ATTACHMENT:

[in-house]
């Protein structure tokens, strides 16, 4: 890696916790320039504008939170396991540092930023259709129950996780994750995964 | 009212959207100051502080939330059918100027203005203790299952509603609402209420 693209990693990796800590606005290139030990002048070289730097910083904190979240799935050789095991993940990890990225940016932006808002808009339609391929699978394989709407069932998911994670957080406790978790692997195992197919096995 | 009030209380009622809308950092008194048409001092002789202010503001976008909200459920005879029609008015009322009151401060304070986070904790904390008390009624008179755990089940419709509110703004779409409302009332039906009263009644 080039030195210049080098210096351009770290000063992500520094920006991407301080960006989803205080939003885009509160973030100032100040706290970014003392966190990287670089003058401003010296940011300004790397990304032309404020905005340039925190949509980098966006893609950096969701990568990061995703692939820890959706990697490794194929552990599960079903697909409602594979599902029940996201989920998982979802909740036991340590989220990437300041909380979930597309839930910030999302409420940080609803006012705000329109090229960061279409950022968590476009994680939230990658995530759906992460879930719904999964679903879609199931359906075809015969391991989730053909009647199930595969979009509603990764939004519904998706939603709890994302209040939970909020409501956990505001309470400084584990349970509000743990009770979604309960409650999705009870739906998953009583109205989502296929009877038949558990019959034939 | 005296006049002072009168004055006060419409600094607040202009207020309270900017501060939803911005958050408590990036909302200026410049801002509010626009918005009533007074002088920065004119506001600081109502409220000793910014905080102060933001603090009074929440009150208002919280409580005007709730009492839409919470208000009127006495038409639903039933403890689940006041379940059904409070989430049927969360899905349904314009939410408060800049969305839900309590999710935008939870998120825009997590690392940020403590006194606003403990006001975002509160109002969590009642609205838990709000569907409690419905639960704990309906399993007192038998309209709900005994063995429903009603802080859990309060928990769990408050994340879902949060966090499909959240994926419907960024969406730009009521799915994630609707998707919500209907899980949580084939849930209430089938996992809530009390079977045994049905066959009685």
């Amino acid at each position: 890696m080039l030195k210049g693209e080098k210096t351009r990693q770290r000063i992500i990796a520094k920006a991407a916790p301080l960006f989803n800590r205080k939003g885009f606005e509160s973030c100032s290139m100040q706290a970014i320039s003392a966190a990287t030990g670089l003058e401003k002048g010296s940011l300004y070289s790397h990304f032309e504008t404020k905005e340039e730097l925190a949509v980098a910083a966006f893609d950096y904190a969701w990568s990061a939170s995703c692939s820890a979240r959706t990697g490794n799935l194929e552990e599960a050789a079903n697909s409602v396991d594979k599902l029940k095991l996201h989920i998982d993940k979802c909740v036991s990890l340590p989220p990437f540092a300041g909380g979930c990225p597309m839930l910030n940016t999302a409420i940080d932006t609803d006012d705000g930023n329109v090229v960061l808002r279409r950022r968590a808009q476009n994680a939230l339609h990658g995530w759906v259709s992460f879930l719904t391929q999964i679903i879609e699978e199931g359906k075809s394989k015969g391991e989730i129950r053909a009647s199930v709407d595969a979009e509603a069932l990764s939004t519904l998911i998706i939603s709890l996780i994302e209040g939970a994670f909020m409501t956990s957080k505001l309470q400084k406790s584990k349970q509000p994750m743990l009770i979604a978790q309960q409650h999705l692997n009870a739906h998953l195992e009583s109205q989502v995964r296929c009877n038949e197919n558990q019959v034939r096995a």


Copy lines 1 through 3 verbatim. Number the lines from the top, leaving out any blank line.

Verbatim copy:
[in-house]
């Protein structure tokens, strides 16, 4: 890696916790320039504008939170396991540092930023259709129950996780994750995964 | 009212959207100051502080939330059918100027203005203790299952509603609402209420 693209990693990796800590606005290139030990002048070289730097910083904190979240799935050789095991993940990890990225940016932006808002808009339609391929699978394989709407069932998911994670957080406790978790692997195992197919096995 | 009030209380009622809308950092008194048409001092002789202010503001976008909200459920005879029609008015009322009151401060304070986070904790904390008390009624008179755990089940419709509110703004779409409302009332039906009263009644 080039030195210049080098210096351009770290000063992500520094920006991407301080960006989803205080939003885009509160973030100032100040706290970014003392966190990287670089003058401003010296940011300004790397990304032309404020905005340039925190949509980098966006893609950096969701990568990061995703692939820890959706990697490794194929552990599960079903697909409602594979599902029940996201989920998982979802909740036991340590989220990437300041909380979930597309839930910030999302409420940080609803006012705000329109090229960061279409950022968590476009994680939230990658995530759906992460879930719904999964679903879609199931359906075809015969391991989730053909009647199930595969979009509603990764939004519904998706939603709890994302209040939970909020409501956990505001309470400084584990349970509000743990009770979604309960409650999705009870739906998953009583109205989502296929009877038949558990019959034939 | 005296006049002072009168004055006060419409600094607040202009207020309270900017501060939803911005958050408590990036909302200026410049801002509010626009918005009533007074002088920065004119506001600081109502409220000793910014905080102060933001603090009074929440009150208002919280409580005007709730009492839409919470208000009127006495038409639903039933403890689940006041379940059904409070989430049927969360899905349904314009939410408060800049969305839900309590999710935008939870998120825009997590690392940020403590006194606003403990006001975002509160109002969590009642609205838990709000569907409690419905639960704990309906399993007192038998309209709900005994063995429903009603802080859990309060928990769990408050994340879902949060966090499909959240994926419907960024969406730009009521799915994630609707998707919500209907899980949580084939849930209430089938996992809530009390079977045994049905066959009685």
């Amino acid at each position: 890696m080039l030195k210049g693209e080098k210096t351009r990693q770290r000063i992500i990796a520094k920006a991407a916790p301080l960006f989803n800590r205080k939003g885009f606005e509160s973030c100032s290139m100040q706290a970014i320039s003392a966190a990287t030990g670089l003058e401003k002048g010296s940011l300004y070289s790397h990304f032309e504008t404020k905005e340039e730097l925190a949509v980098a910083a966006f893609d950096y904190a969701w990568s990061a939170s995703c692939s820890a979240r959706t990697g490794n799935l194929e552990e599960a050789a079903n697909s409602v396991d594979k599902l029940k095991l996201h989920i998982d993940k979802c909740v036991s990890l340590p989220p990437f540092a300041g909380g979930c990225p597309m839930l910030n940016t999302a409420i940080d932006t609803d006012d705000g930023n329109v090229v960061l808002r279409r950022r968590a808009q476009n994680a939230l339609h990658g995530w759906v259709s992460f879930l719904t391929q999964i679903i879609e699978e199931g359906k075809s394989k015969g391991e989730i129950r053909a009647s199930v709407d595969a979009e509603a069932l990764s939004t519904l998911i998706i939603s709890l996780i994302e209040g939970a994670f909020m409501t956990s957080k505001l309470q400084k406790s584990k349970q509000p994750m743990l009770i979604a978790q309960q409650h999705l692997n009870a739906h998953l195992e009583s109205q989502v995964r296929c009877n038949e197919n558990q019959v034939r096995a």